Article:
Abuse Blog by Decovelet
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Decovelet's blog: "Abuse"

created on 08/06/2007  |  http://fubar.com/abuse/b112376
This is written by someone who was abused... I am sadly normal 1 out of every 3 women and 1 out of every 5 men have been sexually abused by someone they trust by the time they are 18 years old. I am sadly normal We feel unimportant, discounted, worthless, shameful, powerless, unlovable. I am sadly normal We are forced to hide within ourselves by our abusers. I am sadly normal We are forced to keep our dirty little secrets. It's easy to do because we believe it was our fault. I am sadly normal We learn not to trust anyone, including ourselves, and the adults who were supposed to keep us protected. I am sadly normal We learn to survive by lying, pretending, manipulating, and stealing. I am sadly normal We learn to cope however we can. Drugs, alcohol and food are used to numb us and provide the comfort we have missed out on. I am sadly normal We learn to find our way around it, while we struggle to find ourselves. I am sadly normal We think and learn and are told it doesn't matter. We believe we don't matter either. I am sadly normal We think there are no effects of the abuse, while we can't figure out why we are the way we are, and why we do the things we do. I am sadly normal We become experts at fooling others, and ourselves. I am sadly normal We become exhausted from hiding the truth, thinking we are responsible for protecting those around us. Some even protect the abuser. I am sadly normal We reach adulthood, and deal with it for as long as we can, until we can't deal with it any longer. I am sadly normal We lose concentration and focus. We become more anxious and nervous. We feel like we are going insane. I am sadly normal Emotions fill us. Craziness, sadness, anger, rage, irritation, frustration. Loneliness. I am sadly normal SOMETIMES, we find a way to break our silence. We get help, and we learn to live, not just survive. Some never get to that point. Some just live with it. Some die with it. Some take their own lives because of it. I am sadly normal SOMETIMES, we seek counseling, and the healing is finally allowed to begin. Many don't discover the help that is available until we are in our 30's or 40's. Some never discover it. Does this sound like you? You are sadly normal too. - Lisa Ritter July, 2005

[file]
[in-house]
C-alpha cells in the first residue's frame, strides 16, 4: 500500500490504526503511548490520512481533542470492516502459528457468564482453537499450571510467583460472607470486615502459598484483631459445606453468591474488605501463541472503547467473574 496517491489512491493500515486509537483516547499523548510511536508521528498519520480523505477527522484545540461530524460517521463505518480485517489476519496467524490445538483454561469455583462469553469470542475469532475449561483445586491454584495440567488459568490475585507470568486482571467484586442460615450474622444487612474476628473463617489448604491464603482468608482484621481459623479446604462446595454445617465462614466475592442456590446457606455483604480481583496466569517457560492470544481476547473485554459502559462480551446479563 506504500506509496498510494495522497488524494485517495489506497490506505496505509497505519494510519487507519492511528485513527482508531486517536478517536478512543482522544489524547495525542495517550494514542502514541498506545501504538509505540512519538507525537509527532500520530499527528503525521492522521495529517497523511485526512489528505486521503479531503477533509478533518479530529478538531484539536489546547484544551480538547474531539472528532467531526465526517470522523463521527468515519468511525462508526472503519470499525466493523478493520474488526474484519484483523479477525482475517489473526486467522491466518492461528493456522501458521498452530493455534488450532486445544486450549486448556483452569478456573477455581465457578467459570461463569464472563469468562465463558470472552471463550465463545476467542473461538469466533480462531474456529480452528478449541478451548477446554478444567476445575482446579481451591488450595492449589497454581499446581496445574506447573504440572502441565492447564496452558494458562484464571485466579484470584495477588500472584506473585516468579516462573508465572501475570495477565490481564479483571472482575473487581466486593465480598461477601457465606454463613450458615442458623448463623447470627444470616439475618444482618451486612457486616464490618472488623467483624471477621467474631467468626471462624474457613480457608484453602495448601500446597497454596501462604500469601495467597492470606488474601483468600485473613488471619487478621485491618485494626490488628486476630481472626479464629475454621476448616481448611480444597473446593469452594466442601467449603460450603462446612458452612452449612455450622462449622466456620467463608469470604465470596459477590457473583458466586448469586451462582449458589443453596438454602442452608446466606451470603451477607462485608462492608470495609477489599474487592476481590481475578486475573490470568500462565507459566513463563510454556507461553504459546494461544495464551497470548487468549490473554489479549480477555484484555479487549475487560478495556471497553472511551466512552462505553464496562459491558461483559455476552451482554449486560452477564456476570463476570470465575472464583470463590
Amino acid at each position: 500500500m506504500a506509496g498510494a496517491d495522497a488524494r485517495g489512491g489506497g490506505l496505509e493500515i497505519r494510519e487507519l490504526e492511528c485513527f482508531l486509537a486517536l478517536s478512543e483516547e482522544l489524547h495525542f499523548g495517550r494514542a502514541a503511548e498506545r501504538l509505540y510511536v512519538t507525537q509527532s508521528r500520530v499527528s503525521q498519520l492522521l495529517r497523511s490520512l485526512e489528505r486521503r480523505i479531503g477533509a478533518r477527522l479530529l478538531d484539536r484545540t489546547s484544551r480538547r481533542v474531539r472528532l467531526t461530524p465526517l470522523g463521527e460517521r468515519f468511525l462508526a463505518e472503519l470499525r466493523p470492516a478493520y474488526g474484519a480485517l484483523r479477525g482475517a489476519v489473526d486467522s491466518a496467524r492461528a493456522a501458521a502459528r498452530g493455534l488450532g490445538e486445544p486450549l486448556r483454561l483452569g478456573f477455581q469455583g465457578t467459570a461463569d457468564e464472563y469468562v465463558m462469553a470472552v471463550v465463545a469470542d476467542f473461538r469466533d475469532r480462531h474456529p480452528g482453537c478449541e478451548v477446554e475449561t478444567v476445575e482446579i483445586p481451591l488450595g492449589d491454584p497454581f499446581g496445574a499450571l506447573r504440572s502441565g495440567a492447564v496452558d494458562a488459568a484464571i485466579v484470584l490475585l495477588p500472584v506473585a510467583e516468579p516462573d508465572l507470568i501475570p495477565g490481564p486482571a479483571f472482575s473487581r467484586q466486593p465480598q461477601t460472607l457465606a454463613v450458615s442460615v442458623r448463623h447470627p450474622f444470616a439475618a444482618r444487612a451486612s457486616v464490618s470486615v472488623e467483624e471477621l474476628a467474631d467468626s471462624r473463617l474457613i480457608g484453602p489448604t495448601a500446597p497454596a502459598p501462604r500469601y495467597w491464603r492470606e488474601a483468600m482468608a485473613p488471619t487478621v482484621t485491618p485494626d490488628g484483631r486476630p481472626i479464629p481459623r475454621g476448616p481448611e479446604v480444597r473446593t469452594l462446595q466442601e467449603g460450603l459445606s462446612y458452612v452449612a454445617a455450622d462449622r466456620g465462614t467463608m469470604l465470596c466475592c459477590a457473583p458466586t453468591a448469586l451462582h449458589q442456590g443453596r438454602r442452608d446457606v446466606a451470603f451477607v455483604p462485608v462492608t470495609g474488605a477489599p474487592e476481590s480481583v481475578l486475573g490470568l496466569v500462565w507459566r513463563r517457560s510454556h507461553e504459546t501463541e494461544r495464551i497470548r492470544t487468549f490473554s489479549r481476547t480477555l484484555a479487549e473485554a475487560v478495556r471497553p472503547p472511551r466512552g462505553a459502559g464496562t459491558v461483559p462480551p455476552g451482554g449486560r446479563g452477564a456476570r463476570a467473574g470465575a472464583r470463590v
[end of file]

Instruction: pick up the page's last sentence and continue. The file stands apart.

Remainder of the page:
Well, since this is my blog, I'm going to take the liberty of rambling. So something has happened lately to remind me of what true evil on earth is. It isn't as if I ever forget that this evil exists. Or that I ever feel as if there is something more pervasive and evil than this issue. I've felt this way for most of my adult life, ever since I was old enough and mature enough for people to confide in me about the abuses they had suffered during their lives. But luckily things go on around me often enough to help me keep my focus on how close this evil can come to me and my family and all families for that matter. I guess that's why I decided to write down my feelings and share them. So that maybe I can remind people to never get complacent about the things that could happen to them or someone they love. I'm 35 years old at this writing and it is staggering to me every time I think that almost every female I've met in my life and knew well enough to share something so personal told me that they'd either been raped or sexually molested sometime in their life. This includes close friends, girlfriends, in-laws, and yes my wife. Everywhere I turn in my life I see evidence of this. I can't possibly over-emphasize how many people this has been. Friends, friends of friends, friends of family and the family of friends. I haven't sat down to quantify the actual number of people in my life but the stories I hear just don't seem to ever end. I could easily sit down and make a list of at least two dozen people connected to me in less than two degrees of separation (google six degrees of separation if you don't know what that phrase means) who have either been raped or sexually molested. I also have to remind myself that these are people who actually confessed this to me. There is no way of knowing how many aquaintances I have known who I either did not know well enough or who were simply to embarassed or ashamed to share something so personal. And it isn't as if I simply hang out with a certain type of crowd that you'd expect might be more prone to this kind of trauma. I'm talking about people from all walks of life. I've never drank or smoked in my life. I don't go to bars or parties to meet and hang out with people. Not that that kind of life predisposes a person to abuse or vice versa that people who have suffered abuse are predisposed to live that kind of life. I'm just trying to establish that this really and truly is everywhere. Oddly enough, I've never met a child molester or rapist. Right! Of course I have. I just didn't know it. I have to assume that I've met a man that has done this kind of thing to a child or adult. In terms of probability, I don't see how I could know of some many women who have suffered and not met at least one person guilty of perpertrating this kind of crime. So sometimes I wonder who it was. Or who they are. Surely I've met a person whose hurt kids or women but how would I know? They are surely much better at hiding what's inside than those they have hurt. Because when a person sexually abuses a child, they not only destroy a childhood. They destroy the adult that child will become. I cannot possibly over-emphasize the importance of this statement. This is a statement from an article about sexual child abuse... How do I know this? I didn't read it in a book or see it on Oprah or Dr. Phil. I live it every day. I've had to take my wife on two occasions to the emergency room because on those two occasions she told me before I had fallen asleep that she didn't think she would let herself live through the night. Her whole life has been turned upside down by what happened to her between the ages of seven and ten. For her there seems to be no "pursuit of happiness". At best it's more of a daily "pursuit for a reason to live another day". I've seen it in other people also. They are doing everything they can, making all the right decisions. They have every reason to be happy and yet most mornings they can hardly find a reason to even wake up another day much less get out of bed. If the victims were as successful in hiding what's inside as the people who did this to them, we would certainly be infinitely less aware of this problem than we are today. From my own experience with people, I'm so tempted to say, "Show me a woman who suffers from severe depression and I'll show you someone who was sexually abused as a child." How can I say that? Isn't that too bold a statement? The strokes that I'm painting with seem way too broad for someone who does not have a degree in psychology. Yet every woman or girl I've ever known who was severely depressed it turns out also had been either raped or sexually abused. In the neighborhood, I am known as Mr. Mark. I'm very generous and kind to all the kids in the neighborhood. I give them candy, drinks, and popsicles on hot days. I let them play in my yard when they want, even if my son does not feel like playing. I shouldn't have to point out that all of these traits should be red flags to parents who are looking out for their children's well-being. And isn't it a shame? I'm as kind to kids as I am because I really do strive to be a kind and generous person to everybody. Especially kids. Of course the major difference between me and the kind of person that parents should keep their children away from is that I'm not out to fuck with kids. I do confess an ulterior motive though: My son is five years old and starting Kindergarten this fall. I've calculated that if I am very kind and generous to all the kids in the neighborhood, i.e. the kids he'll be riding the bus with and attending classes with, then perhaps they will do a small part in looking out for my son and making sure he is liked and especially not picked on. It does seem to have an effect. Most of the kids in the neighborhood do seem to regard my son with fondness and caring and seem to look out for him if not for his wonderful personality then at least I hope because he's my son and the kids seem to think a lot of me. Though I let kids play in the yard and I give out treats to the ones who aren't little shitheads, I do not let them come into the house. This is a rule I have for several reasons. For one I'm looking out for myself. For the same reason that a teacher would not give a student a ride home in his or her own car, I do not want there to be any reason for a parent to suspect me of messing with kids and not letting them in my house is a good way to achieve that. It's sad that so many parents in our neighborhood couldn't say where their children were at any given moment or what they were doing. If the parents aren't going to prevent their children from coming into my house, then I will. Similiarly I do not allow my son to go into anyone else's house. The only exception to that rule is if me and my wife both know both of the parents and even then we periodically walk over there if we know our son is there and we knock on the door to check on him. Though I don't just walk into the house, I do discreetly check to see that the front door is not locked while my child is there (another flag). Let me be very clear, your children are probably no more than a block or two from having brushes with sexual molestation and the effects it has. A block or two or maybe a family friend or a family member themself. At this writing my very own son has had two brushes with this subject, neither of which my wife or I could possibly have seen coming. Well technically, it was one brush and one near brush. The first had to do with my best friend. He has a daughter very close to my son's age and they play together whenever me and my friend hangout. At the time they were both 4 years old, i think. We usually practice guitar together or play video games or just hang out and talk and while we hang out, my son and his daughter go outside in the backyard and play or go into her bedroom to play. Well one day my friend calls me up and says, "Hey, I have something to talk to you about can I come over?" He comes over and tells me what happened the last time I was at his house, which had been a day or two before. It had been a big get together with all of our friends to play video games and cookout. My son was there playing with his daughter. At one point my friend had suddenly appeared to be very shaken up about something and cuts the party short at that point. Well my friend tells me when he gets to my house that his wife had cracked open the door to his daughter's bedroom while my son was in there playing and was shocked at what she heard. His daughter had told my son to lie down on her bed because they were going to play doctor. And she had talked him into taking his pants off for the examination. When she opened the door, his daughter was touching my son's body. She immediately had them stop and get dressed and then went to tell my friend what had happened, which is why he told everyone that something had come up and that we'd have to go. So I asked why he waited to let me know, and he explained that he was shocked and embarassed and didn't want to make a scene or have other people wonder why everyone had to go but me. So of course what I'm worried about is that it could have been my son's fault. Maybe he'd contributed to what happened and my friend assured me that they questioned his daughter extensively about what had happened and whether someone else had played doctor with her. As it turned out someone had done this to her. They got out her dolls and had her re-enact with the dolls what had happened to her. At first they were sure it was her aunt who did it. They had social workers and police get involved and since have decided that it could have been another female friend of hers who'd showed her this behavior. So this was my son's first brush with sexual abuse. So back to what happened recently. It really shook up me and my wife. I had just come home from work and my wife tells me as soon as I walk in the door that the two little girls who live next door want to borrow my tent for a sleepover. So I gladly got it and head over there to set it up. The girls mother was out there getting snacks ready for them and laying down rules if they were going to camp out on the back porch. She is a wonderful mother. Very responsible, very able and always very concerned about her daughter's safety. She doesn't let them run around the neighborhood like other parents in the neighborhood do; she always knows where they are. These girls were about eight and nine years of age. Their neighbors were also there. A girl and her older brother who were also both about the same age, maybe nine and ten. The three girls had decided to all have a sleep over in the tent and the boy also wanted to spend the night in the tent. My son, (5) was there helping me setup the tent. He saw how excited everyone was and also wanted to sleep in the tent that night. I told him if he thought he was big enough that it was ok with me. What a fool I was. If my son had not chickened out that night and decided to go back home with me after I finished setting up the tent, then he would have witnessed what happened in the tent that night and I would not have been able to forgive myself. And the poor mother. I still don't think she's forgiven herself. For a week or so, no one knew anything had happened and then the girls mother overheard something that they said and began to interrogate her children. As I understand they told her as honestly as they could everything that happened. The reason we know is that my son is also good friends with the boy and his sister and the mother of the two girls thought we should know. I'm not going to go into detail about what the girls mother told my wife. Partly because it's obscene and disturbing but honestly the biggest reason I'm not going to relate the details is because at some point I'm afraid someone who gets off on this kind of shit is going to read this blog and I don't want to take a chance that anyone would get any satisfaction reading about what happened. But to paint in broad strokes, the girl and her brother had all kinds of "games" that they wanted to play with the two sisters. Including Truth Or Dare and something called "The Nervous Game". At some point according to the two girls one of them had been dared to put their mouth on the boy and they did. The mother, of course was oblivious to all this as she was in the house comforted with the knowledge that almost nothing bad could happen when four children had a sleep over in a tent on the back porch. So you see? At the age of 5, my son has already had one direct brush with sexual abuse and a very close call. Just imagine my horror at the thought of my 5 year old son witnessing that. And the fact that I'd have been to blame because I was foolish enough to think that because the tent would be full of kids and not adults, that he would be safe. The mother of the girls asked her daughters how they could let that happen. Hadn't they listened to her when she told them about people would try to abuse them? "But Mom", they said "you said grown ups, they weren't grown ups. They were kids." Scary, isn't it? Anyway, the mother met with the other parents to dicuss this. The other parents claimed that their children had told a slighty different story to them and that they felt the two girls were exaggerating things a bit. My best friend whose daughter wanted to play doctor with my son told me upon hearing this story that from dealing with the social worker about his daughter that he was afraid that the mother of the girls could possibly have a legal obligation to report the incident. Not because the children would be arrested, of course, but because there might be probable cause to investigate where all this originated from in the first place. Sadly, the mother of the brother and sister is herself a victim of child sexual abuse. She would actually be one of the two dozen or so people on my list of victims I've known. She'd confessed this to my wife long before this incident to explain her severe depression and also because she knew my wife was also a victim. Obviously her past and her children's future are intimately intertwined. It's possible that she is responsible for her children's games. But I think it more likely that whoever abused her is now in her children's lives. It gives me a headache. Look, what I'm trying to say is DON'T EVER ASSUME THAT YOUR CHILDREN ARE SAFE WHEN THEY ARE NOT WITH YOU. You really only get one chance at this. If your child becomes a victim it won't be like you can say, "Wow, this is a really awful thing to have happened, I'll have to make sure it never happens again." It's an enormous undertaking after this has happened to go back and fix it so they can have a normal happy life. Look at a tragedy like this as your child losing a limb. Because the devastation can be as bad if not worse. And for God's sake, if your child becomes a victim don't stick your head in the sand. If you do, you are condemning them to a life unfulfilled. Here's some tips copied from another website to keep your children safe... WHAT CAN PARENTS DO TO PREVENT SEXUAL ABUSE? Stay alert to sexual abuse and teach your children what it is. Tell them they can and should say "No!" or "Stop!" to adults who threaten them sexually. Make sure your children know that it's OK to tell you about any attempt to molest them--no matter who the offender is. The American Academy of Pediatrics encourages you to take the following steps: --See if your child's school has an abuse prevention program for teachers and children. If it doesn't, get one started. --Talk to your child about sexual abuse. A good time to do this is when your child's school is sponsoring a sexual abuse program. --Teach your child about the privacy of body parts. --Listen when your child tries to tell you something, especially when it seems hard for her to talk about it. --Give your child enough of your time so that the child will not seek attention from other adults. --Know with whom your child is spending time. Be careful about letting your child spend time in out-of-the-way places with other adults or older children. Plan to visit your child's caregiver without notice. --Tell someone in authority if you suspect that your child or someone else's child is being abused. Prevention measures to safeguard your children should begin early, since a number of child abuse cases involve preschoolers. The following guidelines offer age-appropriate topics to discuss with your children: --18 months--Teach your child the proper names for body parts. --3-5 years--Teach your child about private parts of the body and how to say "no" to sexual advances. Give straightforward answers about sex. --5-8 years--Discuss safety away from home and the difference between "good touch" and "bad touch." Encourage your child to talk about scary experiences. --8-12 years--Stress personal safety. Start to discuss rules of sexual conduct that are accepted by the family. --13-18 years--Stress personal safety. Discuss rape, date rape, sexually transmitted diseases, and unintended pregnancy. Your child's teacher, school counselor, or pediatrician can help you teach your child to avoid sexual abuse. They know how this can be done without making your child unduly upset or fearful. For further information on child sexual abuse and other forms of abuse, write to the National Committee for Prevention of Child Abuse, P.O. Box 2866, Chicago, IL 60690. Your pediatrician understands the importance of communication between parents and children. Your doctor is trained to detect the signs of child sexual abuse. Ask your pediatrician for advice on ways to protect your children. Some more links: The Lighthouse Sanctuary - Support for sexual abuse sufferers and survivors http://www.thelighthousesanctuary.com/ RAINN - The Rape, Abuse & Incest National Network http://www.rainn.org/ Survivors Hope A website with forums, chat rooms and information http://www.survivorshope.co.nr/ The Awareness Center, Inc. - The Jewish Coalition Against Sexual Abuse/Assault http://www.theawarenesscenter.org/ Sexual Abuse of Males website http://www.jimhopper.com/male-ab/ Pandora's Aquarium A message board, chat room, and online support group for rape and sexual abuse survivors http://www.pandys.org/ What Went Down In Your Town? (one sexual abuse editorial) http://sjenterprises.blogspot.com/ Surviving Childhood Sexual Abuse http://video.google.com/videoplay?docid=8231186990016682219&q=living+smart+%23206&hl=en Liberated From Abuse--Sexual Abuse Education http://www.liberatedfromabuse.com/ Living With Your Partner's PTSD: When The Woman You Love is a Victim http://www.associatedcontent.com/article/57154/living_with_your_partners_ptsd.com/ Mindfulness--An Inner Resource for Recovery from Child Abuse http://www.jimhopper.com/mindfulness/ Ok, well that's about all. Good luck parents! P.S. Luck? What does luck have to do with it? Following are some quotes regarding luck. Please apply them to the subject of protecting your children... Susan M. Dodd - "Luck is largely a matter of paying attention." Branch Rickey - "Luck is the residue of design." Ralph Waldo Emerson - "Shallow men believe in luck, believe in circumstances: it was somebody's name, or he happened to be there at right time, or it was so then, and another day it would have been otherwise. Strong men believe in cause and effect." Thomas Jefferson - "I'm a great believer in luck, and I find that the harder I work, the more I have of it." If you find this helpful, please pass it on. Certainly it's more relavant than trying to impeach a president with one year left on his term. Peace out, Decovelet (Mark)